GriefPlan.com with Dr. Jason Troyer

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What to Say to a Grieving Person

Transcript

In another video, I covered the 5 Things You Should STOP Saying to Grieving People. The problem with all of those statements was that they could be interpreted as creating DISCONNECTION between you and your grieving friend. In other words, the statements were ways to remind them how different, how alone, how lost they are – even though your intention was to be supportive and caring.

The key to saying supportive, helpful things to a recently bereaved person is to make sure that your statement builds connection and support – or at least doesn’t create disconnection.

Perhaps the most common statement is “I’m sorry for your loss.” This is probably the safest thing you can say. Some people feel that this has almost become a cliché – but I think it is a nice safe statement and can be helpful – especially in situations when you don’t know the grieving person very well.

A slightly different version of this is – and a phrase that I use frequently – is “I’m so sorry you’re hurting.” It may not sound all that different, but I’m assuming that all of us really are sorry that our grieving friends and family are experiencing the pain of grief.

It’s OK to communicate that you’re not quite sure what to say or do – something like, “I’m not sure what to say right now, but I want you to know I’ll be here for you.” An honest expression of not knowing what to say is much better than something that you think is helpful, but is actually painful to hear.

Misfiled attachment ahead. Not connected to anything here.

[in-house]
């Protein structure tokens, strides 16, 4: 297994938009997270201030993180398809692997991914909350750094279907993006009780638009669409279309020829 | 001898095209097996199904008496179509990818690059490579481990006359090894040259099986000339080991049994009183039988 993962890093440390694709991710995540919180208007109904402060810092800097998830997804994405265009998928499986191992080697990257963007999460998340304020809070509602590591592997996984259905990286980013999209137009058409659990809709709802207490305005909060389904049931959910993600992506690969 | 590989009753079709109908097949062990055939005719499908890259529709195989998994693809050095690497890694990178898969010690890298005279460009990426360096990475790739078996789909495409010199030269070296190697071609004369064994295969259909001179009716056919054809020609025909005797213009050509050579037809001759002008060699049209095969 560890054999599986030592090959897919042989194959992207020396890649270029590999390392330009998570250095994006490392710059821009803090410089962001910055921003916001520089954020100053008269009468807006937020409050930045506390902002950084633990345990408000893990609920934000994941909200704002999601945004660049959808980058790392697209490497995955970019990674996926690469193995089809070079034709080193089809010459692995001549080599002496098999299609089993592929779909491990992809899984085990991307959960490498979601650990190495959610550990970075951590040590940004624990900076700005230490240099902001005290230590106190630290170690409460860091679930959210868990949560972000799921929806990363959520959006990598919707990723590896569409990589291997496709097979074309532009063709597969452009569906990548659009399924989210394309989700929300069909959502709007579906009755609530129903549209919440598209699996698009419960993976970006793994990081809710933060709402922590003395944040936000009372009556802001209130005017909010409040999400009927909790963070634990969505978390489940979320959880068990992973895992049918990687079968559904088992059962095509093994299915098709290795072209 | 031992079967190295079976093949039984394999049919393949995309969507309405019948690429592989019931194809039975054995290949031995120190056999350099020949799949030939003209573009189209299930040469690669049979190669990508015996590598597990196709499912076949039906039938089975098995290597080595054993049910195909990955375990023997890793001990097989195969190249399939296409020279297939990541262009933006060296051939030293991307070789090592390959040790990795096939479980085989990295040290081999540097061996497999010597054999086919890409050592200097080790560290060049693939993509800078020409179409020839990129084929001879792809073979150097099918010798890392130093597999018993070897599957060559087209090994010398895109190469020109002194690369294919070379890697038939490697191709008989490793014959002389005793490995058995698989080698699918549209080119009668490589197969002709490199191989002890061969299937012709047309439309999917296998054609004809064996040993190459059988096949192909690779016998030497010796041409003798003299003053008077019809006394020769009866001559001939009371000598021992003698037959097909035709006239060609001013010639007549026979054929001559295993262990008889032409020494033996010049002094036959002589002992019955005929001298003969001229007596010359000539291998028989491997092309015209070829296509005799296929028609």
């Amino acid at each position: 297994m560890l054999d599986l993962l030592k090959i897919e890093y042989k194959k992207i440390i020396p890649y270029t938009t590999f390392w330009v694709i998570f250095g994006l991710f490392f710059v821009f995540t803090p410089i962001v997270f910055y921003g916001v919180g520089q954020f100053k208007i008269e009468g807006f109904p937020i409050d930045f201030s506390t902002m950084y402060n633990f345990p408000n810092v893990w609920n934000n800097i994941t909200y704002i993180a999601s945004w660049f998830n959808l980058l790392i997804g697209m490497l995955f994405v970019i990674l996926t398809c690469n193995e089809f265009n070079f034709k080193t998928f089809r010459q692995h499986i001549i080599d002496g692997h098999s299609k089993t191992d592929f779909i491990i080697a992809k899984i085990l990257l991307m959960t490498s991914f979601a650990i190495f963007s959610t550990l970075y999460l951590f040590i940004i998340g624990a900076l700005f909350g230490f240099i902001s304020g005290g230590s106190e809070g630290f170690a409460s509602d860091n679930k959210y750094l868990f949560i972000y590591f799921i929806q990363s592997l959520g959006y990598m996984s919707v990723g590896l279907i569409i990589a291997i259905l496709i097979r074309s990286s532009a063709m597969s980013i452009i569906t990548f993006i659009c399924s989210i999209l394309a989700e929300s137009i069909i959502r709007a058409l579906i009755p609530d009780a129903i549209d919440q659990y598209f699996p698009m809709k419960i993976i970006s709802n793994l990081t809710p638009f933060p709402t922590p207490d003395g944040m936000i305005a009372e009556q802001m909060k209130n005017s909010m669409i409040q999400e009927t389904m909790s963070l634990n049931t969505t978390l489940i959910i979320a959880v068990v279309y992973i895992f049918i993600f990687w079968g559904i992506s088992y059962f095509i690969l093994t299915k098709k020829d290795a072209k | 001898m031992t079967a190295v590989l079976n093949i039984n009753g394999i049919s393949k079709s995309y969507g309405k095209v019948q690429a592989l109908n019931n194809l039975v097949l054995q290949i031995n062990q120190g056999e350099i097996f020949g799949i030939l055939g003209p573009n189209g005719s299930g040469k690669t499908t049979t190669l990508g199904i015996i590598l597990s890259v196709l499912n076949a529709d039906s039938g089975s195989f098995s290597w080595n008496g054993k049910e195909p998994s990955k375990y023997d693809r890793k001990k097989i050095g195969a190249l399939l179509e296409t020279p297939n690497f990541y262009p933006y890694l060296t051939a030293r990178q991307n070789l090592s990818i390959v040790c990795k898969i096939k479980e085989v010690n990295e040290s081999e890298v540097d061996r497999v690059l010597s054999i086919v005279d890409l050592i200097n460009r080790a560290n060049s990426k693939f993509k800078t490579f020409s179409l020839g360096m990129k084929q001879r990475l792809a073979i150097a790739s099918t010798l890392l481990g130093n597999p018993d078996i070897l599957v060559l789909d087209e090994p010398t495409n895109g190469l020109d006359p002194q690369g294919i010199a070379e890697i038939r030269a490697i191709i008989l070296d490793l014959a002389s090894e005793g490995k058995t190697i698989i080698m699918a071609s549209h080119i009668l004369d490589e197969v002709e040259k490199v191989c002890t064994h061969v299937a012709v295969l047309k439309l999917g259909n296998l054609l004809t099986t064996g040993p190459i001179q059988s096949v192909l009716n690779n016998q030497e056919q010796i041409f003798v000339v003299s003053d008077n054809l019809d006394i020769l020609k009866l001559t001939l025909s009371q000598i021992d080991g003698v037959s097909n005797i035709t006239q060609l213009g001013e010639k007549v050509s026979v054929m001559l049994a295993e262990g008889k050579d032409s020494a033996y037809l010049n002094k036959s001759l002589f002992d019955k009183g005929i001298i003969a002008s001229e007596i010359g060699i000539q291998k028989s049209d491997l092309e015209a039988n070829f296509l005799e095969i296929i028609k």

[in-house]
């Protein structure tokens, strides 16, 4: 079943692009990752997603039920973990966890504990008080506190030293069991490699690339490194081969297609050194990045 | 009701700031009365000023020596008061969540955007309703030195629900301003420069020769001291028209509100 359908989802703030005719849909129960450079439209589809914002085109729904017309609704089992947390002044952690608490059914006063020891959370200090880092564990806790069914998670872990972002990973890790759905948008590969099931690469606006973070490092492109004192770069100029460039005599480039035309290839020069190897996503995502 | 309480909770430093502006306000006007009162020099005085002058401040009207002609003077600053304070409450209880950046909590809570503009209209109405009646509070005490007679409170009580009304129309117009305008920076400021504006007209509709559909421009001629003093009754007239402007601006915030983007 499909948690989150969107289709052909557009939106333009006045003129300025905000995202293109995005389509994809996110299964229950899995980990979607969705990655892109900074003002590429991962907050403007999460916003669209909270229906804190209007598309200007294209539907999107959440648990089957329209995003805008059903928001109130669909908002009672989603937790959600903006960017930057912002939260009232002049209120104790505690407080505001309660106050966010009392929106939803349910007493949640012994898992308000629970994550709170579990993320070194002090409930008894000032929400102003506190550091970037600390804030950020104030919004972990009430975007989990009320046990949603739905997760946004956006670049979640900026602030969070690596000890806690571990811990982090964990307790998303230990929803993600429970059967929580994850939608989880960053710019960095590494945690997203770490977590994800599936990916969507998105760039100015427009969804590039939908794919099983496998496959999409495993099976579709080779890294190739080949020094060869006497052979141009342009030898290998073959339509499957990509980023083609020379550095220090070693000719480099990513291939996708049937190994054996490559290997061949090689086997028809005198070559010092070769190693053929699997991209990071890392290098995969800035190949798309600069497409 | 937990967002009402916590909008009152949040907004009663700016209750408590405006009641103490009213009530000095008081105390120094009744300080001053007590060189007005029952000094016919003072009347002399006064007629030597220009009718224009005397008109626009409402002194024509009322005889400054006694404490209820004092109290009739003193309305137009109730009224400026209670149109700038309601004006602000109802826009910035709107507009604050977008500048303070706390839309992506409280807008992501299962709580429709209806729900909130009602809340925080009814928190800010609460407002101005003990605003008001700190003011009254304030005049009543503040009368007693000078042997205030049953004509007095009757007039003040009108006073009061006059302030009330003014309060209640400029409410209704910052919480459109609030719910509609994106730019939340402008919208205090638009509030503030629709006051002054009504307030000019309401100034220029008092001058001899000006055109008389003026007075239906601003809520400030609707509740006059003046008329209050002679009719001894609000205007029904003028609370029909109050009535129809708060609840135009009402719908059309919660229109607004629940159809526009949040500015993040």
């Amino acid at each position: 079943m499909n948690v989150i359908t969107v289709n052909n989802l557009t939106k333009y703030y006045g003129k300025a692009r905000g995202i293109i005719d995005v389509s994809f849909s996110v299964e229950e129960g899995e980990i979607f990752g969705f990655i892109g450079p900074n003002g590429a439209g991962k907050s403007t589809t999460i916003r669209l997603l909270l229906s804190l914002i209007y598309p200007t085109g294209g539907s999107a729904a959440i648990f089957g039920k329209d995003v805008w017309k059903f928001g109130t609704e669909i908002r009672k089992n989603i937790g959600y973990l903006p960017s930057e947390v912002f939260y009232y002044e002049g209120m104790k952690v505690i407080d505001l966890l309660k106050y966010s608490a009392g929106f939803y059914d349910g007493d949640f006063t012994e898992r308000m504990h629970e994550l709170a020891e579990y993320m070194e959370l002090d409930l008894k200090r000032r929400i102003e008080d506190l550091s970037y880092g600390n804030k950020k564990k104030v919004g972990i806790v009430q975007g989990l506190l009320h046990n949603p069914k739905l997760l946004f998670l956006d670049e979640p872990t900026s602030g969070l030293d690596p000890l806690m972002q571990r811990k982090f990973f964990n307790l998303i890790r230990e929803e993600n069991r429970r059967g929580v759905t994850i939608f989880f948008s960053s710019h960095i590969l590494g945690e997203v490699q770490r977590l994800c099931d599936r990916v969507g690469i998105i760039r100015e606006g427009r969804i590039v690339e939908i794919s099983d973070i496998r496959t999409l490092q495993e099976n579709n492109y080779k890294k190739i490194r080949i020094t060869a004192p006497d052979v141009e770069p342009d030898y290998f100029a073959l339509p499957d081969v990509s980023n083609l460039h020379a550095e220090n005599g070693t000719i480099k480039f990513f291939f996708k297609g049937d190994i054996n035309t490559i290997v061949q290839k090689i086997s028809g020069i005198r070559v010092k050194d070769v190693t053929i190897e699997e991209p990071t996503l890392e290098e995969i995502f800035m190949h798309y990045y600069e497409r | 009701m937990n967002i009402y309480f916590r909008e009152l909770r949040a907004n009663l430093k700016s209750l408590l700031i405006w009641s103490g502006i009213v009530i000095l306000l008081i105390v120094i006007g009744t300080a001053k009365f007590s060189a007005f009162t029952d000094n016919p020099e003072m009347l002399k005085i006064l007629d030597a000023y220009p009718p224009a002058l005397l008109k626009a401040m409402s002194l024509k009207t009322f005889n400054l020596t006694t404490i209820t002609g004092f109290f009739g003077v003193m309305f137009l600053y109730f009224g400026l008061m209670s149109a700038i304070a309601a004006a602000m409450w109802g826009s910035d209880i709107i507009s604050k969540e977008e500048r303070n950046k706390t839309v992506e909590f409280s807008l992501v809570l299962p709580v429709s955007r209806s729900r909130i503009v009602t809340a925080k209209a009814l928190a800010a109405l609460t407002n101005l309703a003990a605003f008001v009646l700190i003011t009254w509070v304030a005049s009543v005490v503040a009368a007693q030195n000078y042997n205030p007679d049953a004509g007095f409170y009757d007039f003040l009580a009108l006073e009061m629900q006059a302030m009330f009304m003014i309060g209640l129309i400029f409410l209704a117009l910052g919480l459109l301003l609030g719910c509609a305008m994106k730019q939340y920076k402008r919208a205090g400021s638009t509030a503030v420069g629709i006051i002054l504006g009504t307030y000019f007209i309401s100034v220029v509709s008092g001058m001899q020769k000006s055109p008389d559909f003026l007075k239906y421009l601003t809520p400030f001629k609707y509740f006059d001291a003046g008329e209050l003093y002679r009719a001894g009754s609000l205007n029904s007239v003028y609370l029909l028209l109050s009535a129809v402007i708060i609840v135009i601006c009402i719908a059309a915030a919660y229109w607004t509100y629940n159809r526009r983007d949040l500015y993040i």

If you know the bereaved pretty well, but didn’t know the deceased, you can say something like “I wish I had known him” or “I wish I could have known her better.” I think most of us want to hear that our loved one was someone worth knowing. If you’re pretty close with the bereaved person, you can go a step further and ask something like “what do you want people to always remember about him?” It could give your friend a chance to talk about a special story or memory.

Those are some of the safer statements that you can make to a recently bereaved friend or family member. In general, it’s best to keep it simple and not put pressure on yourself to come up with something that sounds profound or wise – at least I always get into trouble when I do that.

If your favorite phrase is not here, you might check out my other video. It could be that your well-intentioned statement may not be the best thing to say. More importantly, remember that the best thing you can do for a grieving friend is NOT to SAY something, but to listen without judgment to whatever they want to talk about. And to continue to be around them and give them opportunities to do things they want to do – like socialize, go out to eat, or simply go for a walk. Really being there for them over the long haul is far more important than almost any statement you make to them.

Jason TroyerComment